Raising a child to be financially independent is a significant accomplishment.
Parents can begin early to help their child build important financial capabilities, and in turn, set them on a path to financial independence. Equipping them to make thoughtful financial decisions over time, and coaching into those decisions (what went well and what could have been better) will prepare them for their financial future and help them to:
- Develop healthy money habits. Cultivate a work ethic. Set age-appropriate money goals (Share Save Spend).
- Gain resilience to endure financial hardships.
- Gain confidence that comes from making financial decisions.
- Enhance their wellbeing, which may include lower stress and the improved health that follows.
- Financial independence means learning to make financial decisions on your own.
Here are three important skills to help them launch successfully into life on their own.
Ages 12—13: Children should gain experience using cash. Show your child how to periodically track all their income and expenses over a timeframe of a few weeks or months. Watch how they manage their money, and start conversations around their choices in sharing, saving, and spending.
Ages 14-16: Younger teens should master a debit card. Help your son or daughter build on skills they demonstrated with cash by transferring funds to a debit card. Give them increased financial responsibility, including helping them map out a budget of needs and wants.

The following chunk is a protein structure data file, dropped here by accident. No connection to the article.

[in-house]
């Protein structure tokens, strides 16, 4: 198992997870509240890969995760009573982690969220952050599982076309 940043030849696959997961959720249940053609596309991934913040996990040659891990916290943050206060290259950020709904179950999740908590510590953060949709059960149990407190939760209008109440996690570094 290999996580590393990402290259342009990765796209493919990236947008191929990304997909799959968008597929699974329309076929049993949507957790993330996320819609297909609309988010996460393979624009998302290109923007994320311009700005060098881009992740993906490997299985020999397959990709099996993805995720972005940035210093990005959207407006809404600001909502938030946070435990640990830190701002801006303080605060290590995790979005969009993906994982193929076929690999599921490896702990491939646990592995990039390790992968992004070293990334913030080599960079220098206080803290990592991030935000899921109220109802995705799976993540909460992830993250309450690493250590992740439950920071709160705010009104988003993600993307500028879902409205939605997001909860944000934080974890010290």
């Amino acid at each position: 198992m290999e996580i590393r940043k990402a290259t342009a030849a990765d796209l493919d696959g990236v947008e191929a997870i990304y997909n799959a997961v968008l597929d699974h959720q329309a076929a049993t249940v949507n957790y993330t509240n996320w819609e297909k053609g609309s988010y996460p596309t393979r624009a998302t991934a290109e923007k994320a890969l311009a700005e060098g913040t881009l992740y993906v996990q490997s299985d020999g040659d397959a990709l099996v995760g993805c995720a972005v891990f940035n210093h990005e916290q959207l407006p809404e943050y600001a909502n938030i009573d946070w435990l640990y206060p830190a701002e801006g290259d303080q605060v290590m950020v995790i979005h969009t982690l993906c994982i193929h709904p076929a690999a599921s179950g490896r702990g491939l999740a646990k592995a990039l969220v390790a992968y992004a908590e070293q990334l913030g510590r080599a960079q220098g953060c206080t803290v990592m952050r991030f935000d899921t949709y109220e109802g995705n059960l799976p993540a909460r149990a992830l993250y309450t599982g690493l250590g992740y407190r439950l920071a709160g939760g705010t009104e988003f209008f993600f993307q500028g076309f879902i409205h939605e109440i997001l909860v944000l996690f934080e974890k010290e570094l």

Ages 17 to 22: Older teens and young adults should learn to use a credit card. If your son or daughter has earned this right through the lessons of earlier stages, layer in learning about how to use a credit card and how to monitor their credit score. Communicate the additional responsibility that goes with this new privilege.
Let your child make mistakes, and talk openly about your own money mishaps. Your son or daughter will learn the pain of unwise spending, running out of money, or not paying off a credit card bill on time. As you shift more and more responsibility to them, remember that now is the time for them to gain firsthand experience, while the stakes are still low.
GOTTA HAVE IT NOW! WOW! 64% of Americans aged 18 to 36 do not own a credit card–Bankrate
MONEY TALKS What steps will you take in the next 30 days to help your child(ren) become more financially independent?